Delivering a keynote address at the Business Women’s Association of South Africa (BWASA), Public Protector Adv. Thuli Madonsela cited research that shows that when women are empowered through education or business their families and communities are advanced. Speaking on the topic “35 Years of Courage, Achievement and Leadership”, in Sandton on Tuesday, the Public Protector said courage is not the absence of fear but the ability to press on powered by the belief that you are doing something that is greater than that which you fear. Charlotte Maxeke
She singled out Charlotte Maxeke as a woman who used courage and leadership to defy being defined by apartheid and patriarchy. She said women such as Charlotte Maxeke, who was the first black woman in South Africa to obtain a university degree, had the courage to believe that her purpose in life was not going to be determined by fellow human beings but her creator.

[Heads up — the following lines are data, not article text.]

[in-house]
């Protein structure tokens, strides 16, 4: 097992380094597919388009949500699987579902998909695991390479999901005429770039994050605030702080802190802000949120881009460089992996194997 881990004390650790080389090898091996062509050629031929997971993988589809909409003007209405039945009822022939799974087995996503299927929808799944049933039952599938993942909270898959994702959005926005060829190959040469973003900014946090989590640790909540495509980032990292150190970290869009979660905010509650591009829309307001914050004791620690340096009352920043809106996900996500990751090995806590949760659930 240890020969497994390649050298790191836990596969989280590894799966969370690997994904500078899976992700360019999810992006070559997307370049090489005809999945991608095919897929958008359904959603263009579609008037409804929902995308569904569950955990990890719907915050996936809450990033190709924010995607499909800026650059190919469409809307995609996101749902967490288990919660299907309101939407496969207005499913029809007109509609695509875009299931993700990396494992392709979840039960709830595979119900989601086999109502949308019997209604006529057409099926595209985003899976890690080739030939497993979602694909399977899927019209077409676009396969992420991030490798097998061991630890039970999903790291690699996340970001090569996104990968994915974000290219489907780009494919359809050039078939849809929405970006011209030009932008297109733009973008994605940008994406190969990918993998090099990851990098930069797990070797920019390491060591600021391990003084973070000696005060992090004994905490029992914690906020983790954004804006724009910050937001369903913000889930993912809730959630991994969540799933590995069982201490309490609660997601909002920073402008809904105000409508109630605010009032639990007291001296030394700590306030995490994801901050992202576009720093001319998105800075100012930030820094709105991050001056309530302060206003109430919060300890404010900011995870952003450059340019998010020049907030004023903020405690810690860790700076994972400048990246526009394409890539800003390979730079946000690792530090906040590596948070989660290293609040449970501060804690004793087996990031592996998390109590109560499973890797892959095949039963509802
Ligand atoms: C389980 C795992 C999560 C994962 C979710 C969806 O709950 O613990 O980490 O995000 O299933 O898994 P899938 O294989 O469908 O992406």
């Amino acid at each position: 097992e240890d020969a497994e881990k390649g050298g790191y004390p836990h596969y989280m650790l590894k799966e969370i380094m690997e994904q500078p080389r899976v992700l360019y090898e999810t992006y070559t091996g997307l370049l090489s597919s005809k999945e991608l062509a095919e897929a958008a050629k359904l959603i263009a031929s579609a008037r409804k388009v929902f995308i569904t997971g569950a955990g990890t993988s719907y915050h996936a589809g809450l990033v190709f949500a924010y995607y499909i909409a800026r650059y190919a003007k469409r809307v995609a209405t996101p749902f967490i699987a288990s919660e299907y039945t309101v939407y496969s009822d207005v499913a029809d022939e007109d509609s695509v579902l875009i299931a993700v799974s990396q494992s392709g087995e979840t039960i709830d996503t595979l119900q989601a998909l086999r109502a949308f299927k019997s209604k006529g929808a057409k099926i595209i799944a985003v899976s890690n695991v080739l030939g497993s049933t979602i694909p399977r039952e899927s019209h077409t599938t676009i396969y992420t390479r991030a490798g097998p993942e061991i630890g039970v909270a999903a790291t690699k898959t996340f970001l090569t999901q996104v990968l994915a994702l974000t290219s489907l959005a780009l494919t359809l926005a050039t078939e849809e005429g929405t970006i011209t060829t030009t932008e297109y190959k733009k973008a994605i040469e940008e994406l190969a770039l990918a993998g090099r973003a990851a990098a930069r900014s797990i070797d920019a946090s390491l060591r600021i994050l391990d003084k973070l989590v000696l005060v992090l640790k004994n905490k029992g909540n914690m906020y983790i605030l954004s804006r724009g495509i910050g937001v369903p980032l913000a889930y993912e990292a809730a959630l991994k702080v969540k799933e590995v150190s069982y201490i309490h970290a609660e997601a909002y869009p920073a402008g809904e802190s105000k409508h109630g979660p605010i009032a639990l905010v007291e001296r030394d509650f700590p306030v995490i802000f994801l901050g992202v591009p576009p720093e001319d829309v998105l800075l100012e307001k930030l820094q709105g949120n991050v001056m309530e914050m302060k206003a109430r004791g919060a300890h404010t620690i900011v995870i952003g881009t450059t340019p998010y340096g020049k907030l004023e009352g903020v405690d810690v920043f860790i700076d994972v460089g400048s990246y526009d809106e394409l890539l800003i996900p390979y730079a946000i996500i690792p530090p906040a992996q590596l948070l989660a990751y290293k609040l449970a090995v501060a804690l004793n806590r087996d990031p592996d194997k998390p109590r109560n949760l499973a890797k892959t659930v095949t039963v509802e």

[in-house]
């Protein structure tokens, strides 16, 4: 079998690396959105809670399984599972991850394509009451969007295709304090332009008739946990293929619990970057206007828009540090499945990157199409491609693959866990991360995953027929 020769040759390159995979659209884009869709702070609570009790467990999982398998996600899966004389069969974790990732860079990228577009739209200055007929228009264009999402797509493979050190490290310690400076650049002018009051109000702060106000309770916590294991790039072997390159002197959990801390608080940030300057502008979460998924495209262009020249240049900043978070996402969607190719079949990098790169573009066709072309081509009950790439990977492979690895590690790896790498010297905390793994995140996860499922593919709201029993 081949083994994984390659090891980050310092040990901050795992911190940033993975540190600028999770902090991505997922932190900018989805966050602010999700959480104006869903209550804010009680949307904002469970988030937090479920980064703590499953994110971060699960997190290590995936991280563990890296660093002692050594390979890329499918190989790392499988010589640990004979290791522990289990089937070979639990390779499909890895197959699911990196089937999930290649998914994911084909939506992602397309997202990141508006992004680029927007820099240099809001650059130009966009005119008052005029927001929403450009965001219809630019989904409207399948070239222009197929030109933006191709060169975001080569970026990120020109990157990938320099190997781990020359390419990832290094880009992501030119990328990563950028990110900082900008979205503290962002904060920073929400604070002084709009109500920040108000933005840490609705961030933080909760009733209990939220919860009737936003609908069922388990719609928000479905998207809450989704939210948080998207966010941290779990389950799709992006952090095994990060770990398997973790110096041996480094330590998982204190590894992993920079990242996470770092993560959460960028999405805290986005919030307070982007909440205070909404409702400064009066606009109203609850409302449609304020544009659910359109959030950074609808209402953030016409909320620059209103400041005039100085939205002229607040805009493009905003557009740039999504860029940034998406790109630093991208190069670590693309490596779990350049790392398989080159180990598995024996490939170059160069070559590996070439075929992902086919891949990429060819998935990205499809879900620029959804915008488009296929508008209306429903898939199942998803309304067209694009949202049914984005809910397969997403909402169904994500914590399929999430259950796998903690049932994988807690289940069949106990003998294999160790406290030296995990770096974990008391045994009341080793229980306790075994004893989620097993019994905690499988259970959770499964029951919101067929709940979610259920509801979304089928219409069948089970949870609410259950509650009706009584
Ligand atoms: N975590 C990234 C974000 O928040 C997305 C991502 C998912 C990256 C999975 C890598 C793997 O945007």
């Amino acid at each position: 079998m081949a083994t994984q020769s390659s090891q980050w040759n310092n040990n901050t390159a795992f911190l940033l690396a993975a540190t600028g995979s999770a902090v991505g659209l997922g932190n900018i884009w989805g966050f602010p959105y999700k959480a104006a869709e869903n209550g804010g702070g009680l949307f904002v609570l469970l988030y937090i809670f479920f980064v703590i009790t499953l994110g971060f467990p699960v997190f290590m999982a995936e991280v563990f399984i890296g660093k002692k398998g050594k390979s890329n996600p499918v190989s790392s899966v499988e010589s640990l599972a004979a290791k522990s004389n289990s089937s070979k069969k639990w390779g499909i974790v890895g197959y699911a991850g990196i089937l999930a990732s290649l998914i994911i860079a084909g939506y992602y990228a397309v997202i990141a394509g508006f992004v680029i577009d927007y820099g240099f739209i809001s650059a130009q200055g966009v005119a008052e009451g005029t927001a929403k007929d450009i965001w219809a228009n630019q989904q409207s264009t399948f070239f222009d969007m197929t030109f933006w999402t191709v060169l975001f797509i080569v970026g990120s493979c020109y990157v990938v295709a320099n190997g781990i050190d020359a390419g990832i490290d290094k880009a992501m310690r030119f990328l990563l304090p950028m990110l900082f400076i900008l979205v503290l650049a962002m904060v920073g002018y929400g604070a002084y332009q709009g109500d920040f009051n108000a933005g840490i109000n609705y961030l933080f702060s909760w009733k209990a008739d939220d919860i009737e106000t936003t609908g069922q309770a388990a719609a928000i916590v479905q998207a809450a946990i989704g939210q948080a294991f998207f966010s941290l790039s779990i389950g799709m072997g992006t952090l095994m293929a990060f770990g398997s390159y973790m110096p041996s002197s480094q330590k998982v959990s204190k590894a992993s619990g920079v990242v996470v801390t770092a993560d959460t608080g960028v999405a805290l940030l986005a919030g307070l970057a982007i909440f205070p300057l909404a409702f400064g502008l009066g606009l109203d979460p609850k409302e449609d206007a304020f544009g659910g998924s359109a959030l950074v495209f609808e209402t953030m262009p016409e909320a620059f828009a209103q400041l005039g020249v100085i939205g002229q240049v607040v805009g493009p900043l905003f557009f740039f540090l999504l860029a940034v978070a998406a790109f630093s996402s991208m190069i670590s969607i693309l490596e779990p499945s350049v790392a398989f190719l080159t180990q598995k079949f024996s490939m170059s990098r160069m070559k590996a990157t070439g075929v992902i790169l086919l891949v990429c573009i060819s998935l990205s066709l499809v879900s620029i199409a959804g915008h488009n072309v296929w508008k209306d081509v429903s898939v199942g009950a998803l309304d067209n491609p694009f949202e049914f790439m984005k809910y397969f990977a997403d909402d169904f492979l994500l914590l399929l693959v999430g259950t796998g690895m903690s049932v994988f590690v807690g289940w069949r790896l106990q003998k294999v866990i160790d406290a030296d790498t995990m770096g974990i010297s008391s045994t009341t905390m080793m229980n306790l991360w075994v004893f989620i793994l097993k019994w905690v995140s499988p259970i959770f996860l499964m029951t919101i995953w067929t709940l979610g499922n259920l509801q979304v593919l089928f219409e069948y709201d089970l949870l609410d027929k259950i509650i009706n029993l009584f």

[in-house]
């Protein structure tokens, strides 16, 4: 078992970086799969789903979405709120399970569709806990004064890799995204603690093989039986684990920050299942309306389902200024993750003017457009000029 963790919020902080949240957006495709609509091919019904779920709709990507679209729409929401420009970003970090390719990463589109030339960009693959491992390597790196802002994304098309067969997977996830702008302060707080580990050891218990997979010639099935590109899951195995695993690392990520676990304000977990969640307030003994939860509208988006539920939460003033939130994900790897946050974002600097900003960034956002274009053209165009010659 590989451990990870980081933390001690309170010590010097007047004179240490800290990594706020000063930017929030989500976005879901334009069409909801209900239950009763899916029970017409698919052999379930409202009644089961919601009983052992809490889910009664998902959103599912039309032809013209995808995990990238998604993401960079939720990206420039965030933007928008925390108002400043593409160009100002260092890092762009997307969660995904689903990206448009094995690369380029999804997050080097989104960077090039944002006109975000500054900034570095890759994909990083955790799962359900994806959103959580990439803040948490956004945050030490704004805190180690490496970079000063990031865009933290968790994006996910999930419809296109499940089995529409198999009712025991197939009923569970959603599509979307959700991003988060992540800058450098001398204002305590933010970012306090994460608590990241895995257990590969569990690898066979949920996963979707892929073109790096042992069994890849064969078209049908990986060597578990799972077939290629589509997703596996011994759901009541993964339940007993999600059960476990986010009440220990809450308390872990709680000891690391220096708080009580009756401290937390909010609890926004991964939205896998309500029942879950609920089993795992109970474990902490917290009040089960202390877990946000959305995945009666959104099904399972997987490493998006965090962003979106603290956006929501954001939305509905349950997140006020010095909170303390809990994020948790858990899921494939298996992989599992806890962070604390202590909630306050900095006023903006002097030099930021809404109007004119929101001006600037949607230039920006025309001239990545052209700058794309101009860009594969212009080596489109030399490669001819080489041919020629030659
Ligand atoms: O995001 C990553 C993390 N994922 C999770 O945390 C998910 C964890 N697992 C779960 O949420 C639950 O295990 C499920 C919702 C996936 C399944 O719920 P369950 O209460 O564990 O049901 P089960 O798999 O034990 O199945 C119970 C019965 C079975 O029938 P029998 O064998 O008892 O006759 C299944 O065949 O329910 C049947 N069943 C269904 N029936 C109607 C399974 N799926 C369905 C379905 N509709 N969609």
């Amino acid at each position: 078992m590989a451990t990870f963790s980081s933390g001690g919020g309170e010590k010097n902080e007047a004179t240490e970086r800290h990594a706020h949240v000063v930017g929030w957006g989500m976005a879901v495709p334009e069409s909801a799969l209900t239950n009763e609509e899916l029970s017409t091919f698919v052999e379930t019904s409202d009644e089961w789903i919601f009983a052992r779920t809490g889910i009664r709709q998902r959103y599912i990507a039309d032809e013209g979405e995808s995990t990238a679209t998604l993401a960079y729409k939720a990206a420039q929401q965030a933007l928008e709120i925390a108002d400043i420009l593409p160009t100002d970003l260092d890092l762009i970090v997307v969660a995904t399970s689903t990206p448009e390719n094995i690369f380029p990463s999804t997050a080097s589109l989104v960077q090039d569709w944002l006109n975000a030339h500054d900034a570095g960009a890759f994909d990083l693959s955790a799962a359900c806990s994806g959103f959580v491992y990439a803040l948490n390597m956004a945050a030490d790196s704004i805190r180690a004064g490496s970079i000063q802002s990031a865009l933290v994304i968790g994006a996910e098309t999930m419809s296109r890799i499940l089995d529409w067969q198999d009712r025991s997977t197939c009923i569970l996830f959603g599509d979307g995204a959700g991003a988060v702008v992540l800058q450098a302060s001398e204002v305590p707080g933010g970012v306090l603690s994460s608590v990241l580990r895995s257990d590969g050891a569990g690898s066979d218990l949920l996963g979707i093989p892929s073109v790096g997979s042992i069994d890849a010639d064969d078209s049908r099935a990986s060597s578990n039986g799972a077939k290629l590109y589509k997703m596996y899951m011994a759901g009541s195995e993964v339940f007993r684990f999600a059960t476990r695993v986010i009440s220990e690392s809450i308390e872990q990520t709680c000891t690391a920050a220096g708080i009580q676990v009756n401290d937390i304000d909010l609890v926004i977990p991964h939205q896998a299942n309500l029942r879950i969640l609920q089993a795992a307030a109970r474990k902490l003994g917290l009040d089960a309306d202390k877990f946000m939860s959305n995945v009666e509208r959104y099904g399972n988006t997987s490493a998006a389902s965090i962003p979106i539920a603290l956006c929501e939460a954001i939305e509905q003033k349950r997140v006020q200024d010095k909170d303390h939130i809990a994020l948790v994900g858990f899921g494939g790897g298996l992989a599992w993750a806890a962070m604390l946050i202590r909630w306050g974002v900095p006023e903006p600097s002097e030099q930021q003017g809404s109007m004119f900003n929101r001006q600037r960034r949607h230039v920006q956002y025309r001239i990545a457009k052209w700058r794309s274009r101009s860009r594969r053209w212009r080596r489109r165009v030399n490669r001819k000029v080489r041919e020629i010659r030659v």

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She said Maxeke initially persuaded a career in music which took her to concerts in the United Kingdom and the United States as part of a choir. When her singing career did not take off, she decided to study and got a BSc Degree from Wilberforce College in the United States. After completing her studies, like many BWASA women she started a business that was not just going to give her money but uplift her community. She started a school at her village and when that school failed due to financial difficulties, she tried another door by starting a college with her husband in Vereeniging. When the business did not succeed as envisaged she took up a job as a probation officer and used the opportunity to understand the plight of women and children in justice system. “As a probation officer, she pursued a reform program asking the powers that be to reform the justice system to make it friendly and responsive to the circumstances of women and children. She also wrote to the President seeking a meeting to ask him not to extend the pass laws to women and when that failed, she led the first march by women in this country to protest against the pass laws and ultimately leading a delegation to meet the President before her passing in 1939. She did this at the time when black women were not even regarded as persons under the law and a married black woman was regarded as something less than a child but she considered herself fit and worthy to write to the President and later to request a meeting with the President, said the Public Protector.” Successful women equal successful communities Public Protector said many industries have household names like Jane Raphaely, Pam Golding, and Marina Maponya who defied apartheid and gender stereotypes. They were successful business people in their own right and led on non-racialism. She also lauded the women of Whiphold for showing the spirit of courage by going into an area that many women had never gone before. “I am all I am because of women, at some stage I dropped out of university and it took my mother to get me back on track. I was nominated by South African Women in Dialogue to be considered for the Public Protector position. While women are good at uplifting other people; they need to use the same spirit they use to nurture others to nurture themselves to grow emotionally, spiritually and professionally. There is a perception that women cannot not work together and pull each other down. This is a myth because the 1956 iconic march would never have happened if women could not work together. It was a mammoth task to organise 20 000 women to march from all over the country with no cell phones, twitter or fax but was possible through courage, leadership and the spirit of cooperation and human solidarity,” she said. She also said it is a proven fact if you educate mothers, they are more likely to raise educated children. If you invest in women businesses, they are more likely to spend that money in raising the welfare of families and welfare. The burden of a caring society should however remain the duty of both men and women.